the federal government. But, that is not the system in effect today. Those who advocate "giving back" the railroad grants do not understand this money comes from the Federal Highway Trust and is allocated by law to the TCSP and TE programs. If not used on a project in Newton County, it will be used on a project in another Georgia county, or even in another state. And, why should Georgians pay to build a rail trail in New York state? I guarantee you THAT won't bring tourism dollars to Newton County.For more information on the Transportation Enhancements program, click here. For more information about the Transportation, Community, and System Preservation program, click here.
Warning: This blog post contains graphic facts and figures and, as such, may not be suitable for persons prone to emotional decision making and/or those easily swayed by fear-based appeals. Apologies for that. But, I've been told more than once that "facts don't matter" when discussing a position these days. I believe differently, and I suspect you do too. If nothing else, you need clear, relevant facts to persuade your friends and neighbors. But, you will have to focus.
So, here goes...
I love going public about trails -- speaking to civic groups or setting up a table as we did at Chimney Park Saturday. It gives us a chance to listen to what really matters to people. And, Saturday, we had a great discussion with a young woman who appreciates the health benefits of trails and greenways, but who also wonders if we can afford to spend money on them when our schools are facing such challenging times. (With three youngsters in tow, she clearly had a vested interested in the health of our school system.)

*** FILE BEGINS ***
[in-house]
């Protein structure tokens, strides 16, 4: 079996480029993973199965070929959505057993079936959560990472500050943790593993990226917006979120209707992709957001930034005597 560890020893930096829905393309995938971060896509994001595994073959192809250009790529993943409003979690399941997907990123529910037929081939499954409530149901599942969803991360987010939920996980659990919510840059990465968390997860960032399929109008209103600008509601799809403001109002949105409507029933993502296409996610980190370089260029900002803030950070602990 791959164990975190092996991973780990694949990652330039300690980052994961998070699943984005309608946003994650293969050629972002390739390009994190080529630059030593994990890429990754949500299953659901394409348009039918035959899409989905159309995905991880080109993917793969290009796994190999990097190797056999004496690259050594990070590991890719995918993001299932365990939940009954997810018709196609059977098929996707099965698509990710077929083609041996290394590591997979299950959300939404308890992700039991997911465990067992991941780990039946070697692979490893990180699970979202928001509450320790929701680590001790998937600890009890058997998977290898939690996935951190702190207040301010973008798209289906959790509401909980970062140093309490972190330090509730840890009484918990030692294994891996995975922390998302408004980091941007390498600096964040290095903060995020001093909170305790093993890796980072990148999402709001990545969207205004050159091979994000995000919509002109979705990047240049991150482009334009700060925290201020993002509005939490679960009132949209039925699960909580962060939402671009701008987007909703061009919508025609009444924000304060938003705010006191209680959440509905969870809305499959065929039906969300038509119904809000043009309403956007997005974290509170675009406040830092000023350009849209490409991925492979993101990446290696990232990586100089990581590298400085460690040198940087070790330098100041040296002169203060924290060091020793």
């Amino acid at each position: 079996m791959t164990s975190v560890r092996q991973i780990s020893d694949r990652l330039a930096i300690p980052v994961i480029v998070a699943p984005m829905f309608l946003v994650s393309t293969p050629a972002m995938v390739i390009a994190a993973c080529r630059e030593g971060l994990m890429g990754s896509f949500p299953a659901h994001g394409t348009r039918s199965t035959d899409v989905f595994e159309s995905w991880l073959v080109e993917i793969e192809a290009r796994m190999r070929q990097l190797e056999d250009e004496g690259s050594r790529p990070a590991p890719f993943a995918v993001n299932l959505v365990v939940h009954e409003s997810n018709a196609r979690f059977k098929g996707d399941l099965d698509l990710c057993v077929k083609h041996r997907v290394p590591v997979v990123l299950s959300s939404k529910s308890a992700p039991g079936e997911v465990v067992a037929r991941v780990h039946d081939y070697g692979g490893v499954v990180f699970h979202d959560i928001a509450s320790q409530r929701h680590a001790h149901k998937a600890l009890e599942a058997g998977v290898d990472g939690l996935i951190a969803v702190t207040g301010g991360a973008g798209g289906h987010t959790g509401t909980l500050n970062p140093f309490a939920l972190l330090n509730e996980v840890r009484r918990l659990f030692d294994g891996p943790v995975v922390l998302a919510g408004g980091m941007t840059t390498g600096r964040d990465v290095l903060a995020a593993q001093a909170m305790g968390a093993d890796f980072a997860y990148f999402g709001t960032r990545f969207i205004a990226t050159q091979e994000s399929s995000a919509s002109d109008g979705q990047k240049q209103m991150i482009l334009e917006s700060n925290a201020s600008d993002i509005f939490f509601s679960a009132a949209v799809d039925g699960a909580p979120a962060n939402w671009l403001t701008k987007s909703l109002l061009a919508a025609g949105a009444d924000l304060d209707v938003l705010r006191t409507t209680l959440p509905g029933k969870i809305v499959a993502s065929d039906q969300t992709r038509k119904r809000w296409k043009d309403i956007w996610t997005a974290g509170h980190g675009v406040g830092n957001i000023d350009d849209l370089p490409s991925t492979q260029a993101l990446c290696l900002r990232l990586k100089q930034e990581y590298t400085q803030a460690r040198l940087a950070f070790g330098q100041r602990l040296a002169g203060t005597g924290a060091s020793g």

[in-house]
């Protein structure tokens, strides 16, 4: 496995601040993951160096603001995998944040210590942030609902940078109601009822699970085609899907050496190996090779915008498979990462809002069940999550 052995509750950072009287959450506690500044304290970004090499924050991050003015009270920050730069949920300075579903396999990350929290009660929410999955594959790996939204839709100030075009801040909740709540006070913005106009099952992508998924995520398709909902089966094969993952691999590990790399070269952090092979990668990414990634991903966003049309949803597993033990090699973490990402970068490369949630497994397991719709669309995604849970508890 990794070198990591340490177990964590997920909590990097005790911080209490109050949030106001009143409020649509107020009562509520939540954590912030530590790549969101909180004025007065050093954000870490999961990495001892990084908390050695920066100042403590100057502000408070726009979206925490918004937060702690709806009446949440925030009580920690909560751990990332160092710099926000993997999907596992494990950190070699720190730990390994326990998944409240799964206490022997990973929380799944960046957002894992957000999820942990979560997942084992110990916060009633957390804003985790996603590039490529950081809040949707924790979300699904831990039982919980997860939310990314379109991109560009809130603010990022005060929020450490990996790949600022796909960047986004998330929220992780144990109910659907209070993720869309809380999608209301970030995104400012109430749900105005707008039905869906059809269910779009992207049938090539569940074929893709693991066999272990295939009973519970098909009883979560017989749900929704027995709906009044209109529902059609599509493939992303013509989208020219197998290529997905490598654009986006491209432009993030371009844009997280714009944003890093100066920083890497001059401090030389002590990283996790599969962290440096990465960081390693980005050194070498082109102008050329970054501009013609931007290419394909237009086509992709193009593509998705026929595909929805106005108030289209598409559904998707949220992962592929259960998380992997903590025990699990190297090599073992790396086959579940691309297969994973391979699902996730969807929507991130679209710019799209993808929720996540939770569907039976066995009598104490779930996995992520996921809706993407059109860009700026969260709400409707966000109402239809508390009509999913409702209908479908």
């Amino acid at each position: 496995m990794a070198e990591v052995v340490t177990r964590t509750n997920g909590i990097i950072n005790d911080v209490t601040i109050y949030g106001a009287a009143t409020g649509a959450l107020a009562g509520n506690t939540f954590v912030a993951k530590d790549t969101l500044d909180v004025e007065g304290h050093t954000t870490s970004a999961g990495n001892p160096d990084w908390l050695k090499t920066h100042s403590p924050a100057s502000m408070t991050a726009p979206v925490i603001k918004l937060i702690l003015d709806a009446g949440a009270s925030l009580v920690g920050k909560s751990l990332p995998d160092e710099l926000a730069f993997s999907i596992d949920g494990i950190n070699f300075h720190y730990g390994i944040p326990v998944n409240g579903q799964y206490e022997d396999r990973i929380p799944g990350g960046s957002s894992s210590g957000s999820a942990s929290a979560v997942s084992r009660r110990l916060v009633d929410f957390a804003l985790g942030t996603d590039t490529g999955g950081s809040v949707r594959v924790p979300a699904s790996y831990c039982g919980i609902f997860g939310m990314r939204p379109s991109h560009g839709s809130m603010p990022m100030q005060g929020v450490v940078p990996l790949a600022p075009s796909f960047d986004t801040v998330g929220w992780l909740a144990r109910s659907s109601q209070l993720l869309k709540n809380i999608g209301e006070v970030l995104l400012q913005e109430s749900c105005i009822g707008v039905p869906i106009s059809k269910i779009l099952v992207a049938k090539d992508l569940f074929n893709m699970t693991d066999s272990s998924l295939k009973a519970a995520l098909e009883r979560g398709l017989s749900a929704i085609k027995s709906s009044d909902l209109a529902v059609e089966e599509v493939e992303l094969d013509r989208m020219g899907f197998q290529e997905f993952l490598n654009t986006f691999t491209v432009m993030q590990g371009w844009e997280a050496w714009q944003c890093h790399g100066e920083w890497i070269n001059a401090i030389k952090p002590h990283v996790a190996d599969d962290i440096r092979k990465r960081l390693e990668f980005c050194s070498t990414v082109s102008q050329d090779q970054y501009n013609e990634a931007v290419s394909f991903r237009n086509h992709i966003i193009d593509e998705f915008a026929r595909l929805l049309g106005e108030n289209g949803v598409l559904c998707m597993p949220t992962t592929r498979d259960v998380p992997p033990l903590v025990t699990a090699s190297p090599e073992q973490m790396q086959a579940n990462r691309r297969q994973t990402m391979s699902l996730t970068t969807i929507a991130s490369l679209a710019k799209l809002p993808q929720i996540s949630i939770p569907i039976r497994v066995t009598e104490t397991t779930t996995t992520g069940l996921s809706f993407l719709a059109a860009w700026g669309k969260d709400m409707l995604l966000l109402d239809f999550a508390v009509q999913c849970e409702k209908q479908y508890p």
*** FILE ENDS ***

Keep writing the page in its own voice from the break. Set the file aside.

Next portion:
So, really. How, in good conscience, can we suggest spending money to buy a railroad and build a trail, when our school system is forced into serious measures to make ends meet?Charlie Sheen... William & Kate...Sorry, just making sure everyone is still with us...So, About those Facts & FiguresWe advocate trails for many reasons, but a major element of the business case is the economic development impact
. To understand what that means for the Newton County School System, consider the Mineral Belt Trail in Leadville, CO. (To read the full story, click here
). Leadville saw a 19% increase in sales tax revenue following the opening of that trail. What would a similar boost mean for Newton County and especially for our schools?Newton's 7% sales tax consists of 4% for the state, a 1% local option sales tax (LOST) split between the county & cities, a 1% Special LOST (SPLOST), and a 1% Education Local Option Sales Tax (ELOST). Over the past six years, the Newton County School Board collected an average of $10M per year through the ELOST. So, a 19% increase would yield another $1.9M per year to go towards running our schools.